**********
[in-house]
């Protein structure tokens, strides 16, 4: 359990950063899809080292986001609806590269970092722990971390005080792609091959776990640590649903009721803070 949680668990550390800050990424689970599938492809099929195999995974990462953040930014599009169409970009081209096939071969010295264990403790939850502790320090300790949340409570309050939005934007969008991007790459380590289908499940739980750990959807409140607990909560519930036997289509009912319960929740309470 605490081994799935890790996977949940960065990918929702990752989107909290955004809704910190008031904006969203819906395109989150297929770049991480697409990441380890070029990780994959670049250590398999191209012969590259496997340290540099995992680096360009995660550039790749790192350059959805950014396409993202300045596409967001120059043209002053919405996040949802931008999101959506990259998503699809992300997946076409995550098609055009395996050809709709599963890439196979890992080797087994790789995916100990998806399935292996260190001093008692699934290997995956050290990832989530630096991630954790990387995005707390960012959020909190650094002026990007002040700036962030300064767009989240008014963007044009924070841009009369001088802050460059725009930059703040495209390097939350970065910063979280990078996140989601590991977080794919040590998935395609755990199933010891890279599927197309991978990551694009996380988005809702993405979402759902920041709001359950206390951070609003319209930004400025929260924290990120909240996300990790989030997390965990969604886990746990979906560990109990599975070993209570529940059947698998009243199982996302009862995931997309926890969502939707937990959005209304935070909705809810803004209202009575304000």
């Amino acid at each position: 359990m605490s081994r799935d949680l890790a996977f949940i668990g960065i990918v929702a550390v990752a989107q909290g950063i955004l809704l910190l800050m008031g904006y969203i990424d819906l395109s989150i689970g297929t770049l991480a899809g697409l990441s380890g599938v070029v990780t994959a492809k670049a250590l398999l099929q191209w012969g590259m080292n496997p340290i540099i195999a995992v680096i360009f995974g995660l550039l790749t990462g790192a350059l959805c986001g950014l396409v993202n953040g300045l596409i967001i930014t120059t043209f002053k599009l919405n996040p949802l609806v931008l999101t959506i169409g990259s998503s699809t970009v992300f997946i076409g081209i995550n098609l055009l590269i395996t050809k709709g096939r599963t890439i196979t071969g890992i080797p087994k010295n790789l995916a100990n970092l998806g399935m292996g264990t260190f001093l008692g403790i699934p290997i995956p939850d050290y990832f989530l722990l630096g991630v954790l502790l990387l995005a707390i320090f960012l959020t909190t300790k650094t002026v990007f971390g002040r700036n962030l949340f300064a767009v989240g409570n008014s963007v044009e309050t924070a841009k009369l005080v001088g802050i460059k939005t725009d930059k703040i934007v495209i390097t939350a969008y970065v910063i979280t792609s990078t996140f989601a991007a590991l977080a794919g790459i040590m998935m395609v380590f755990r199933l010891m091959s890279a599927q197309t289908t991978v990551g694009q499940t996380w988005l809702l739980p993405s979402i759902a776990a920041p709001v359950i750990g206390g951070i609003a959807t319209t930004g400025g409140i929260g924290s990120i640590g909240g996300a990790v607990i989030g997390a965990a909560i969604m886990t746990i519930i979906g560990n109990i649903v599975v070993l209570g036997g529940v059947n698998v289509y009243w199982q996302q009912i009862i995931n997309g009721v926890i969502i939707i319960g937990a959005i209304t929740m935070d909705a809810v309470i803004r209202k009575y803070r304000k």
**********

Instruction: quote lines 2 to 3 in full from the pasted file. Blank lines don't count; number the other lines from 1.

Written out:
């Protein structure tokens, strides 16, 4: 359990950063899809080292986001609806590269970092722990971390005080792609091959776990640590649903009721803070 949680668990550390800050990424689970599938492809099929195999995974990462953040930014599009169409970009081209096939071969010295264990403790939850502790320090300790949340409570309050939005934007969008991007790459380590289908499940739980750990959807409140607990909560519930036997289509009912319960929740309470 605490081994799935890790996977949940960065990918929702990752989107909290955004809704910190008031904006969203819906395109989150297929770049991480697409990441380890070029990780994959670049250590398999191209012969590259496997340290540099995992680096360009995660550039790749790192350059959805950014396409993202300045596409967001120059043209002053919405996040949802931008999101959506990259998503699809992300997946076409995550098609055009395996050809709709599963890439196979890992080797087994790789995916100990998806399935292996260190001093008692699934290997995956050290990832989530630096991630954790990387995005707390960012959020909190650094002026990007002040700036962030300064767009989240008014963007044009924070841009009369001088802050460059725009930059703040495209390097939350970065910063979280990078996140989601590991977080794919040590998935395609755990199933010891890279599927197309991978990551694009996380988005809702993405979402759902920041709001359950206390951070609003319209930004400025929260924290990120909240996300990790989030997390965990969604886990746990979906560990109990599975070993209570529940059947698998009243199982996302009862995931997309926890969502939707937990959005209304935070909705809810803004209202009575304000």
């Amino acid at each position: 359990m605490s081994r799935d949680l890790a996977f949940i668990g960065i990918v929702a550390v990752a989107q909290g950063i955004l809704l910190l800050m008031g904006y969203i990424d819906l395109s989150i689970g297929t770049l991480a899809g697409l990441s380890g599938v070029v990780t994959a492809k670049a250590l398999l099929q191209w012969g590259m080292n496997p340290i540099i195999a995992v680096i360009f995974g995660l550039l790749t990462g790192a350059l959805c986001g950014l396409v993202n953040g300045l596409i967001i930014t120059t043209f002053k599009l919405n996040p949802l609806v931008l999101t959506i169409g990259s998503s699809t970009v992300f997946i076409g081209i995550n098609l055009l590269i395996t050809k709709g096939r599963t890439i196979t071969g890992i080797p087994k010295n790789l995916a100990n970092l998806g399935m292996g264990t260190f001093l008692g403790i699934p290997i995956p939850d050290y990832f989530l722990l630096g991630v954790l502790l990387l995005a707390i320090f960012l959020t909190t300790k650094t002026v990007f971390g002040r700036n962030l949340f300064a767009v989240g409570n008014s963007v044009e309050t924070a841009k009369l005080v001088g802050i460059k939005t725009d930059k703040i934007v495209i390097t939350a969008y970065v910063i979280t792609s990078t996140f989601a991007a590991l977080a794919g790459i040590m998935m395609v380590f755990r199933l010891m091959s890279a599927q197309t289908t991978v990551g694009q499940t996380w988005l809702l739980p993405s979402i759902a776990a920041p709001v359950i750990g206390g951070i609003a959807t319209t930004g400025g409140i929260g924290s990120i640590g909240g996300a990790v607990i989030g997390a965990a909560i969604m886990t746990i519930i979906g560990n109990i649903v599975v070993l209570g036997g529940v059947n698998v289509y009243w199982q996302q009912i009862i995931n997309g009721v926890i969502i939707i319960g937990a959005i209304t929740m935070d909705a809810v309470i803004r209202k009575y803070r304000k």